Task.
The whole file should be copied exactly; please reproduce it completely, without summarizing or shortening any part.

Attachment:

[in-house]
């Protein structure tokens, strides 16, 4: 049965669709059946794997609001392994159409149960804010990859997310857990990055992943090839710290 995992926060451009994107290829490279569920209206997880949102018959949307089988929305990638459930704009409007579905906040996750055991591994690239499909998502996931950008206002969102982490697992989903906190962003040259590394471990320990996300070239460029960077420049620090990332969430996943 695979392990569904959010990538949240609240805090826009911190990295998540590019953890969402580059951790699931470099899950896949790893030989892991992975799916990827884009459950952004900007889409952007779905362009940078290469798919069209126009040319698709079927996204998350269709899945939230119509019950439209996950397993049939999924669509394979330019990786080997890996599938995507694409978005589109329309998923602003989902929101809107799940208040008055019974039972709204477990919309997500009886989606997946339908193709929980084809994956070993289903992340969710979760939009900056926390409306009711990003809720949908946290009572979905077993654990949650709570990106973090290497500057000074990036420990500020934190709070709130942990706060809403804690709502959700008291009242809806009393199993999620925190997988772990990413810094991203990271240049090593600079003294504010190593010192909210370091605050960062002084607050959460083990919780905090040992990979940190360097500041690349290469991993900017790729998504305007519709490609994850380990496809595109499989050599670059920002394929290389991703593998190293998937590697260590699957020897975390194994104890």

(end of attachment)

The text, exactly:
[in-house]
């Protein structure tokens, strides 16, 4: 049965669709059946794997609001392994159409149960804010990859997310857990990055992943090839710290 995992926060451009994107290829490279569920209206997880949102018959949307089988929305990638459930704009409007579905906040996750055991591994690239499909998502996931950008206002969102982490697992989903906190962003040259590394471990320990996300070239460029960077420049620090990332969430996943 695979392990569904959010990538949240609240805090826009911190990295998540590019953890969402580059951790699931470099899950896949790893030989892991992975799916990827884009459950952004900007889409952007779905362009940078290469798919069209126009040319698709079927996204998350269709899945939230119509019950439209996950397993049939999924669509394979330019990786080997890996599938995507694409978005589109329309998923602003989902929101809107799940208040008055019974039972709204477990919309997500009886989606997946339908193709929980084809994956070993289903992340969710979760939009900056926390409306009711990003809720949908946290009572979905077993654990949650709570990106973090290497500057000074990036420990500020934190709070709130942990706060809403804690709502959700008291009242809806009393199993999620925190997988772990990413810094991203990271240049090593600079003294504010190593010192909210370091605050960062002084607050959460083990919780905090040992990979940190360097500041690349290469991993900017790729998504305007519709490609994850380990496809595109499989050599670059920002394929290389991703593998190293998937590697260590699957020897975390194994104890």